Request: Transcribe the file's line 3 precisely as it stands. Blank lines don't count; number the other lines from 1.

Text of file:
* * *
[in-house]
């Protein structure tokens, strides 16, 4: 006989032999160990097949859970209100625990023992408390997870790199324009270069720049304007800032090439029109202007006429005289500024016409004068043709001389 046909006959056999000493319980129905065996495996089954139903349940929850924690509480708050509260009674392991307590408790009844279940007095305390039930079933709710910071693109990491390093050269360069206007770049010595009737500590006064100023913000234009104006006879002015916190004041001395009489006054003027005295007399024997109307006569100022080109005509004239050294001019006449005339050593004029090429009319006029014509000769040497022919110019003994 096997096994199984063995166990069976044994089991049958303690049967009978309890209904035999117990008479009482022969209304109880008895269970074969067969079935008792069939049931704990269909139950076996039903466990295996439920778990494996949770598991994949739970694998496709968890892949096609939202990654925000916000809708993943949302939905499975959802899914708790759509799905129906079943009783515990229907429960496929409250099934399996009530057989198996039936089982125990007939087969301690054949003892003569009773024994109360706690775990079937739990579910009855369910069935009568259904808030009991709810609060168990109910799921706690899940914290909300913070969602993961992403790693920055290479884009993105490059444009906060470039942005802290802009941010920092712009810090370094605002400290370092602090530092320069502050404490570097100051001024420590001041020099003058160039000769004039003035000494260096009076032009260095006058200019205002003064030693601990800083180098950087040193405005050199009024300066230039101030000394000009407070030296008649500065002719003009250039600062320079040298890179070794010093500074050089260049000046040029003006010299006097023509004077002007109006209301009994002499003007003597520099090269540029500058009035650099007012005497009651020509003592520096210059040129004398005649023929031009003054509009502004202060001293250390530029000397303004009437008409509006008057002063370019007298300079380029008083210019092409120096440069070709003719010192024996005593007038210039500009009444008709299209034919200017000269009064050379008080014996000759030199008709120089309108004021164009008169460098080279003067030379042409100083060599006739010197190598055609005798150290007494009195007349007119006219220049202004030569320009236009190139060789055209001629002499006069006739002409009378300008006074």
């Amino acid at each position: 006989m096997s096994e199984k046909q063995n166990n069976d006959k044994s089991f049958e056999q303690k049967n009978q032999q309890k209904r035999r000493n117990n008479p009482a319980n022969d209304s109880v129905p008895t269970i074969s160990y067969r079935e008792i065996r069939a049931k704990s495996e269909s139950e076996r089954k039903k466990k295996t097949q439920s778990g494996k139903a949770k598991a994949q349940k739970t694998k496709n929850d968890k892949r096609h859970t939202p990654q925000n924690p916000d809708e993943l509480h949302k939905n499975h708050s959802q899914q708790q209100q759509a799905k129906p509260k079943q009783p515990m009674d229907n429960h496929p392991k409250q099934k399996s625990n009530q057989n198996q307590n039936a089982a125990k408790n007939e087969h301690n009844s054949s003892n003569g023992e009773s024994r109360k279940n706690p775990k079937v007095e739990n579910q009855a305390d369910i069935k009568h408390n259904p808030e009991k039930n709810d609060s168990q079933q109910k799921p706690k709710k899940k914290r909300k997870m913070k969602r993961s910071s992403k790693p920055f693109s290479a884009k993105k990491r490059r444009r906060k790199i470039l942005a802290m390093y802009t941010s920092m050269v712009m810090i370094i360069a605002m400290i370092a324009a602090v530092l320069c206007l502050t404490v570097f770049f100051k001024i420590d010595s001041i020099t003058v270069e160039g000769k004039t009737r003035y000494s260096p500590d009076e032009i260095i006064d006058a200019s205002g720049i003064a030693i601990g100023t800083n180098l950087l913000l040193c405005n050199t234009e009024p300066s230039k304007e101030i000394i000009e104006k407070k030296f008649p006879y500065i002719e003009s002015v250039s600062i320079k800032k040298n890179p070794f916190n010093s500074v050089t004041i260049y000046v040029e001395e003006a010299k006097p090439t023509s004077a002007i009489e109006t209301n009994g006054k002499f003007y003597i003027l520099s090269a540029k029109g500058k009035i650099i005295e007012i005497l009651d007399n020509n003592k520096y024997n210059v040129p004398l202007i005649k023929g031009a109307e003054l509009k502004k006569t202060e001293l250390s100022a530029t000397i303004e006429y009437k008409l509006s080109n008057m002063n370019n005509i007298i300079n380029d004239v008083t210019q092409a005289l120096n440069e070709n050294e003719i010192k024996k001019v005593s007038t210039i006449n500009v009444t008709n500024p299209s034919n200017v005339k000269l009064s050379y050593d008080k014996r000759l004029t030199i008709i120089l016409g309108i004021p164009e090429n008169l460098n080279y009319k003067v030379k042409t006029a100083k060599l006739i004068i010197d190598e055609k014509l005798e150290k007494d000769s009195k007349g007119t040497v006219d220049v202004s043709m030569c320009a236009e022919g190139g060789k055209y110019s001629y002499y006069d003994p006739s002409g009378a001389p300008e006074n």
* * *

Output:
């Amino acid at each position: 006989m096997s096994e199984k046909q063995n166990n069976d006959k044994s089991f049958e056999q303690k049967n009978q032999q309890k209904r035999r000493n117990n008479p009482a319980n022969d209304s109880v129905p008895t269970i074969s160990y067969r079935e008792i065996r069939a049931k704990s495996e269909s139950e076996r089954k039903k466990k295996t097949q439920s778990g494996k139903a949770k598991a994949q349940k739970t694998k496709n929850d968890k892949r096609h859970t939202p990654q925000n924690p916000d809708e993943l509480h949302k939905n499975h708050s959802q899914q708790q209100q759509a799905k129906p509260k079943q009783p515990m009674d229907n429960h496929p392991k409250q099934k399996s625990n009530q057989n198996q307590n039936a089982a125990k408790n007939e087969h301690n009844s054949s003892n003569g023992e009773s024994r109360k279940n706690p775990k079937v007095e739990n579910q009855a305390d369910i069935k009568h408390n259904p808030e009991k039930n709810d609060s168990q079933q109910k799921p706690k709710k899940k914290r909300k997870m913070k969602r993961s910071s992403k790693p920055f693109s290479a884009k993105k990491r490059r444009r906060k790199i470039l942005a802290m390093y802009t941010s920092m050269v712009m810090i370094i360069a605002m400290i370092a324009a602090v530092l320069c206007l502050t404490v570097f770049f100051k001024i420590d010595s001041i020099t003058v270069e160039g000769k004039t009737r003035y000494s260096p500590d009076e032009i260095i006064d006058a200019s205002g720049i003064a030693i601990g100023t800083n180098l950087l913000l040193c405005n050199t234009e009024p300066s230039k304007e101030i000394i000009e104006k407070k030296f008649p006879y500065i002719e003009s002015v250039s600062i320079k800032k040298n890179p070794f916190n010093s500074v050089t004041i260049y000046v040029e001395e003006a010299k006097p090439t023509s004077a002007i009489e109006t209301n009994g006054k002499f003007y003597i003027l520099s090269a540029k029109g500058k009035i650099i005295e007012i005497l009651d007399n020509n003592k520096y024997n210059v040129p004398l202007i005649k023929g031009a109307e003054l509009k502004k006569t202060e001293l250390s100022a530029t000397i303004e006429y009437k008409l509006s080109n008057m002063n370019n005509i007298i300079n380029d004239v008083t210019q092409a005289l120096n440069e070709n050294e003719i010192k024996k001019v005593s007038t210039i006449n500009v009444t008709n500024p299209s034919n200017v005339k000269l009064s050379y050593d008080k014996r000759l004029t030199i008709i120089l016409g309108i004021p164009e090429n008169l460098n080279y009319k003067v030379k042409t006029a100083k060599l006739i004068i010197d190598e055609k014509l005798e150290k007494d000769s009195k007349g007119t040497v006219d220049v202004s043709m030569c320009a236009e022919g190139g060789k055209y110019s001629y002499y006069d003994p006739s002409g009378a001389p300008e006074n």